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    Unraveling the Mystery: The Dual-Faced Canon and Cultural Restitution Efforts

    Discover the intriguing tale of Adam Kazimierz Oporowicz, depicted in a dual-faced portrait, and learn about the restoration of the enigmatic artwork and the ongoing mission to reclaim Poland’s heritage.

    Painted on a copper plate, a round epitaphic portrait depicts Adam Kazimierz Oporowicz – who died in 1674 as an apostolic protonotary. The local legend was associated with the portrait, telling of a canon with two faces. According to numerous written accounts, the portrait hanging in the collegiate church in Łowicz depicted a man with two faces – possessing double eyes, noses, and mouths.

    The legend proclaimed that this was how Adam Kazimierz Oporowicz appeared, and due to his extraordinary appearance, he conducted services wearing a hood, facing the altar in profile. The legend was reinforced by the fact that as early as the 19th century, the canon’s grave in the collegiate church was empty.

    The recovery of the stolen painting allowed for the solving of the mystery of the canon Oporowicz’s double face. The portraitist first painted the man’s face facing right, then repainted the portrait, turning the face the other way. After some time, a second pair of eyes, nose, and mouth emerged from beneath the top layer of paint. Currently, the double face of the canon is no longer visible because the painting has undergone conservation.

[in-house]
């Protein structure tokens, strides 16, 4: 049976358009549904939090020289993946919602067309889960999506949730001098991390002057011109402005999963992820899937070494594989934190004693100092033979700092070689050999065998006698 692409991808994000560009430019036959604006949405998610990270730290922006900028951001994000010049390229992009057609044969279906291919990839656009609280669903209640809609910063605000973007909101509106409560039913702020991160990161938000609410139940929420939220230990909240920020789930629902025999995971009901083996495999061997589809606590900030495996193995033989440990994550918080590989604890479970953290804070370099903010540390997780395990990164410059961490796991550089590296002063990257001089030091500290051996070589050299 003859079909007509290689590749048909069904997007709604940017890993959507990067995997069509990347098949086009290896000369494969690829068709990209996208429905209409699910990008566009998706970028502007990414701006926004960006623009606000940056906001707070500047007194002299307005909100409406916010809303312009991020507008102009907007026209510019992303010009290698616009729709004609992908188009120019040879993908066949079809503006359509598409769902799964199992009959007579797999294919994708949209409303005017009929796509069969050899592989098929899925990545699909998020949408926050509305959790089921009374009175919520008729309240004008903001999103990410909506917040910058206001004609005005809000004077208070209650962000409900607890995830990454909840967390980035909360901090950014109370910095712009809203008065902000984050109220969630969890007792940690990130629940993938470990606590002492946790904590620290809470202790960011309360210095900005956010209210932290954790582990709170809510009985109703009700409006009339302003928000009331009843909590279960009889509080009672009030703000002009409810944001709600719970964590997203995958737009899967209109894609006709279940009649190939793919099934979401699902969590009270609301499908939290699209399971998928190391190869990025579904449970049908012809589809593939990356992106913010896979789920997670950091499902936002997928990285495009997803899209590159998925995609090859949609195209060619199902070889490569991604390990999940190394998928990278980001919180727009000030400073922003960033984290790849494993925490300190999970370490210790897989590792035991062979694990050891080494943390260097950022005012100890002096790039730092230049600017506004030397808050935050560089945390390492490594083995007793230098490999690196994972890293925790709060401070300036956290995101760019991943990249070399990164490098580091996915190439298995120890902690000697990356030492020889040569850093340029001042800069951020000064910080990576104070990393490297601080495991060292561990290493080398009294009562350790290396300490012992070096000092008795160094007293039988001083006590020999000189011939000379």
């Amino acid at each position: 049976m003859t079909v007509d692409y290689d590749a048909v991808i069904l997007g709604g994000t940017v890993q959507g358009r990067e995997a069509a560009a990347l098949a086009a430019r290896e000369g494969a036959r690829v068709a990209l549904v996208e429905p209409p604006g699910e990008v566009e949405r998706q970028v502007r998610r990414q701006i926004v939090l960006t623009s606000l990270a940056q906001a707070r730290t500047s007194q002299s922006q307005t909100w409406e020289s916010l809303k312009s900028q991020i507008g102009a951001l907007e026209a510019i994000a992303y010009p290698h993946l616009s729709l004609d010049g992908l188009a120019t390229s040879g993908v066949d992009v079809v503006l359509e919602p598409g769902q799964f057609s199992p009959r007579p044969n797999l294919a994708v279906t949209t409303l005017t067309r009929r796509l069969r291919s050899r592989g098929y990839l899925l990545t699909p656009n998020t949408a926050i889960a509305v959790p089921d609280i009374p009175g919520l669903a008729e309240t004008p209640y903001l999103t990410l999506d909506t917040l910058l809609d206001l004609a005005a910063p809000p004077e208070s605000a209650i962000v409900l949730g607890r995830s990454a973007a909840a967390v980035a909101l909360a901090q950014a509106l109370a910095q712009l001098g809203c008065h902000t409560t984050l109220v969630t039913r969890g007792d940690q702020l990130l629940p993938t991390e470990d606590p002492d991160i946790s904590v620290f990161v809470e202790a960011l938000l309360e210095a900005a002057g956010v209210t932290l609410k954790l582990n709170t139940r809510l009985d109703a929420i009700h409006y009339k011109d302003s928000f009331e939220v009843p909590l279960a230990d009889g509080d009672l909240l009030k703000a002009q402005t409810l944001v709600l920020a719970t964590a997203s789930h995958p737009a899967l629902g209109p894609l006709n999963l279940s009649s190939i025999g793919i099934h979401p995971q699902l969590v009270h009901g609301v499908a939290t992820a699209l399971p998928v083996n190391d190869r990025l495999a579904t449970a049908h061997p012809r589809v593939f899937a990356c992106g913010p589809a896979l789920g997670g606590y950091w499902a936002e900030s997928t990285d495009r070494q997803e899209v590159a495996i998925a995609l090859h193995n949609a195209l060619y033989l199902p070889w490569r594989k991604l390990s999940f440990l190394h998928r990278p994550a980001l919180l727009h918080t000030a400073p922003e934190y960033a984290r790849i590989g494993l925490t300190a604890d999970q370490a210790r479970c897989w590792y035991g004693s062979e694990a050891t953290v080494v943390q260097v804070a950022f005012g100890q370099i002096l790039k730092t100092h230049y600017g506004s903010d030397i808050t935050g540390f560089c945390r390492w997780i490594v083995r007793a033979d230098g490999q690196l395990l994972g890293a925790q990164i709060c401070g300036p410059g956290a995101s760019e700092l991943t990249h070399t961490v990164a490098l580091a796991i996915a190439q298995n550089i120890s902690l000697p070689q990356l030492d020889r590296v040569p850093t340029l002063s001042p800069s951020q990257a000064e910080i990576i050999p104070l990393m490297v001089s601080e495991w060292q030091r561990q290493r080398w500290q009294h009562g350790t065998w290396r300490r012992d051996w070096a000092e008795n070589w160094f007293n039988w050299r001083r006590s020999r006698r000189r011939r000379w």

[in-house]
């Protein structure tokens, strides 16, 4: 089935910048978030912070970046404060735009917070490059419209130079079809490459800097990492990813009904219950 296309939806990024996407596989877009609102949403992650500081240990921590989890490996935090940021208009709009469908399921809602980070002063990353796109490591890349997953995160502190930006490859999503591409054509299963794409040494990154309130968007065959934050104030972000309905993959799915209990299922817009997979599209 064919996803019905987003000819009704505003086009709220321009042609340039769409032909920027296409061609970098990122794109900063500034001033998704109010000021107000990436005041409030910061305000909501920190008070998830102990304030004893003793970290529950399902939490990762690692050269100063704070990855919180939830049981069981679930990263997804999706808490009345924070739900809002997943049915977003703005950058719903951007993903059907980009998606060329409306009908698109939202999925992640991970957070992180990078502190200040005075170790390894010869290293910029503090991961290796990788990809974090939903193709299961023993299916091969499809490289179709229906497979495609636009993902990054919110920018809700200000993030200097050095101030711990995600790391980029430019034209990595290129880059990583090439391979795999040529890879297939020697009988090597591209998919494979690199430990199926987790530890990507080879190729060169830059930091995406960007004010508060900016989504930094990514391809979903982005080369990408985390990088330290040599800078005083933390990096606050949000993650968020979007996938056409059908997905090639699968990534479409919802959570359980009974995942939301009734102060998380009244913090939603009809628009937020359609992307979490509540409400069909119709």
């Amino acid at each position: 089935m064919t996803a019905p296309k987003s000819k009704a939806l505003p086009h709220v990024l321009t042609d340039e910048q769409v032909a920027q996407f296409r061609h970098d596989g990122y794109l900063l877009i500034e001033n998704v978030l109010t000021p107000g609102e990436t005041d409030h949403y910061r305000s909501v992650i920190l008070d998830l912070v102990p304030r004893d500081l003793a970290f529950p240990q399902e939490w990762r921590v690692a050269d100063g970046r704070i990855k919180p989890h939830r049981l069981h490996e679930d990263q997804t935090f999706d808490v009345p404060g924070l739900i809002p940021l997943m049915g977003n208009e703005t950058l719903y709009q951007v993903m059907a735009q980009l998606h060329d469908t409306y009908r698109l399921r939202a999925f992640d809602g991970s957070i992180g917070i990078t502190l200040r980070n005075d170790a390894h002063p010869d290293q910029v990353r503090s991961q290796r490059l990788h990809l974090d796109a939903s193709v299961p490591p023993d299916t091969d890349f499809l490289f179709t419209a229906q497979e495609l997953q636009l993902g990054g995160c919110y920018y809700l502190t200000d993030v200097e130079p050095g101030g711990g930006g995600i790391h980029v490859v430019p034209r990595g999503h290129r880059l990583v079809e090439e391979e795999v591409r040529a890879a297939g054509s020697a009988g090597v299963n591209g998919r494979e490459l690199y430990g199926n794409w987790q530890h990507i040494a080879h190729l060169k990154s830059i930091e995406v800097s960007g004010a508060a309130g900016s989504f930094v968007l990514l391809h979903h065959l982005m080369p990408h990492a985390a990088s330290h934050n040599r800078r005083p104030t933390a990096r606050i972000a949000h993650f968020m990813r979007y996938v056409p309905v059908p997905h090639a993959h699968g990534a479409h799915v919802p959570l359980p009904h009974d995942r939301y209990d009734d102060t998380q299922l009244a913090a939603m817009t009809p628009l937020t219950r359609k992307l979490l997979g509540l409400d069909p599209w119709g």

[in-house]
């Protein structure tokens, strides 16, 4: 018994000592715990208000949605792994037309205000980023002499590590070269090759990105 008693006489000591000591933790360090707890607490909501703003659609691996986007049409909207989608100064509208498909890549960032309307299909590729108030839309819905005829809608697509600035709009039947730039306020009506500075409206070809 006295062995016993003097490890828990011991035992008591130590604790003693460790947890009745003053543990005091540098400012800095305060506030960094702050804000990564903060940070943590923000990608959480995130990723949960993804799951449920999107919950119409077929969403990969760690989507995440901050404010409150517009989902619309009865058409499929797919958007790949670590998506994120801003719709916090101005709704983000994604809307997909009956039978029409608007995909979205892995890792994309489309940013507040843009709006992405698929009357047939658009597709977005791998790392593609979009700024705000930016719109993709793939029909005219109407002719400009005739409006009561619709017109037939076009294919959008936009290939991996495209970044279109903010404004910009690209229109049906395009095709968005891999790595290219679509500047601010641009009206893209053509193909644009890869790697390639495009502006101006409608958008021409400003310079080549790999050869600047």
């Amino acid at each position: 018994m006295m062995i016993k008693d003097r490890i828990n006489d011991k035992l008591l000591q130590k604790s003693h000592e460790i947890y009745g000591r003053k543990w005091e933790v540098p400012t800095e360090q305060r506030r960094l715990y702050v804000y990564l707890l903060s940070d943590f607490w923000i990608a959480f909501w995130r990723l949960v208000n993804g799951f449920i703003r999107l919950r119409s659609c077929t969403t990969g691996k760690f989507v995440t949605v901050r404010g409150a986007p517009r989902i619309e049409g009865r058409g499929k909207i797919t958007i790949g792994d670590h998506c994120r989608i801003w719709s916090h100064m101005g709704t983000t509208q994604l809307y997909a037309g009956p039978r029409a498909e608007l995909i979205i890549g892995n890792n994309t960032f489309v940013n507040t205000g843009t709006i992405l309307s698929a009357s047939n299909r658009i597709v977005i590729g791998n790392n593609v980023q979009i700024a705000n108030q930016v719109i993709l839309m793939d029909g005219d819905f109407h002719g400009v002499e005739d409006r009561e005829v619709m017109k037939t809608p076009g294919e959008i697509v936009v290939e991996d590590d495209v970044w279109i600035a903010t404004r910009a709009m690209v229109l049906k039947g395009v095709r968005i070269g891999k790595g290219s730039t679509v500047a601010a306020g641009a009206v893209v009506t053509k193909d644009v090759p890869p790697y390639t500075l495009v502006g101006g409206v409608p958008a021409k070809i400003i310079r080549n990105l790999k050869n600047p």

Restitution efforts by the Ministry of Culture and National Heritage

    The Ministry of Culture and National Heritage continuously seeks works of art lost from Polish public, private, and ecclesiastical collections during World War II, as well as those stolen in post-war and contemporary times.

    The list of Polish losses is very long and constantly updated. Thanks to the almost detective-like work of our specialists, over 700 valuable objects have been recovered. Among the recovered cultural assets are paintings, sculptures, works of artistic craftsmanship, manuscripts, archaeological objects, an ethnographic collection, and a zoological collection.

    Currently, the Ministry of Culture is conducting 150 restitution proceedings in 15 countries around the world.

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